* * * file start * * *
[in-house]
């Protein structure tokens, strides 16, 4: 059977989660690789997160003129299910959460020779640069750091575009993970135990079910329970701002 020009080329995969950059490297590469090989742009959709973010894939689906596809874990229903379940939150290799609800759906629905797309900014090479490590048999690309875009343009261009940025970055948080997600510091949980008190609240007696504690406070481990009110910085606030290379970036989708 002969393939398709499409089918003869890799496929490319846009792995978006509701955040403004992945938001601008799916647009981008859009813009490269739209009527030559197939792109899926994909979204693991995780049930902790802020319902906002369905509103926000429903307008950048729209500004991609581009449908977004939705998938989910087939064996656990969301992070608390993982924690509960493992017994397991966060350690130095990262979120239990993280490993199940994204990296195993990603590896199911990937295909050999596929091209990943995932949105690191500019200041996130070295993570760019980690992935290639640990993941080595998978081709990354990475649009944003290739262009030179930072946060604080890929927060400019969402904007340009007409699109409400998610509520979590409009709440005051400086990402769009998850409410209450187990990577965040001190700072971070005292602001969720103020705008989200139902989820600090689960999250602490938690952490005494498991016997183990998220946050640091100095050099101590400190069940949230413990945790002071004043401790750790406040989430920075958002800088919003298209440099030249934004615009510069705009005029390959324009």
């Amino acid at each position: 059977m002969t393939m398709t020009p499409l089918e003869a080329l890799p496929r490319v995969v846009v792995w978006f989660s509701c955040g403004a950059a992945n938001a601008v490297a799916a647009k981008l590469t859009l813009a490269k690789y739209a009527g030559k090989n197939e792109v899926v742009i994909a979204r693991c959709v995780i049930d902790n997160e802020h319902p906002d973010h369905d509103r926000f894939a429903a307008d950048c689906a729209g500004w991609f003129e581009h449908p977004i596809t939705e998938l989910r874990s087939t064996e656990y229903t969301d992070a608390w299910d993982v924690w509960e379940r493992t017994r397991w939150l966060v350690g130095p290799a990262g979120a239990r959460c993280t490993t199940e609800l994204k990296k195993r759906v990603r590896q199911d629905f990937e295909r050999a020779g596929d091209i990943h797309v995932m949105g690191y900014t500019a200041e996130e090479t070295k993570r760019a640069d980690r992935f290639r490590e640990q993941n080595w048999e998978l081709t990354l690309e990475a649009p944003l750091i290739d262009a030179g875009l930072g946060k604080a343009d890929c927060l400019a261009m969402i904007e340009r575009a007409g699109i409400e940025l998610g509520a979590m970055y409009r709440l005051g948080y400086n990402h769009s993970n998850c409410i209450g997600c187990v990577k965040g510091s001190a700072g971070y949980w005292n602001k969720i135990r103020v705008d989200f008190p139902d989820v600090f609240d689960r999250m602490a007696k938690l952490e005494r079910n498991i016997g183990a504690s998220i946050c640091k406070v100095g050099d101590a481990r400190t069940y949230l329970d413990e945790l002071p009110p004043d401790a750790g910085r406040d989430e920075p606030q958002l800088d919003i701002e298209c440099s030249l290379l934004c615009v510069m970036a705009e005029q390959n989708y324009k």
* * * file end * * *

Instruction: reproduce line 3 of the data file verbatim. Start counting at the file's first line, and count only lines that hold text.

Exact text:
């Amino acid at each position: 059977m002969t393939m398709t020009p499409l089918e003869a080329l890799p496929r490319v995969v846009v792995w978006f989660s509701c955040g403004a950059a992945n938001a601008v490297a799916a647009k981008l590469t859009l813009a490269k690789y739209a009527g030559k090989n197939e792109v899926v742009i994909a979204r693991c959709v995780i049930d902790n997160e802020h319902p906002d973010h369905d509103r926000f894939a429903a307008d950048c689906a729209g500004w991609f003129e581009h449908p977004i596809t939705e998938l989910r874990s087939t064996e656990y229903t969301d992070a608390w299910d993982v924690w509960e379940r493992t017994r397991w939150l966060v350690g130095p290799a990262g979120a239990r959460c993280t490993t199940e609800l994204k990296k195993r759906v990603r590896q199911d629905f990937e295909r050999a020779g596929d091209i990943h797309v995932m949105g690191y900014t500019a200041e996130e090479t070295k993570r760019a640069d980690r992935f290639r490590e640990q993941n080595w048999e998978l081709t990354l690309e990475a649009p944003l750091i290739d262009a030179g875009l930072g946060k604080a343009d890929c927060l400019a261009m969402i904007e340009r575009a007409g699109i409400e940025l998610g509520a979590m970055y409009r709440l005051g948080y400086n990402h769009s993970n998850c409410i209450g997600c187990v990577k965040g510091s001190a700072g971070y949980w005292n602001k969720i135990r103020v705008d989200f008190p139902d989820v600090f609240d689960r999250m602490a007696k938690l952490e005494r079910n498991i016997g183990a504690s998220i946050c640091k406070v100095g050099d101590a481990r400190t069940y949230l329970d413990e945790l002071p009110p004043d401790a750790g910085r406040d989430e920075p606030q958002l800088d919003i701002e298209c440099s030249l290379l934004c615009v510069m970036a705009e005029q390959n989708y324009k």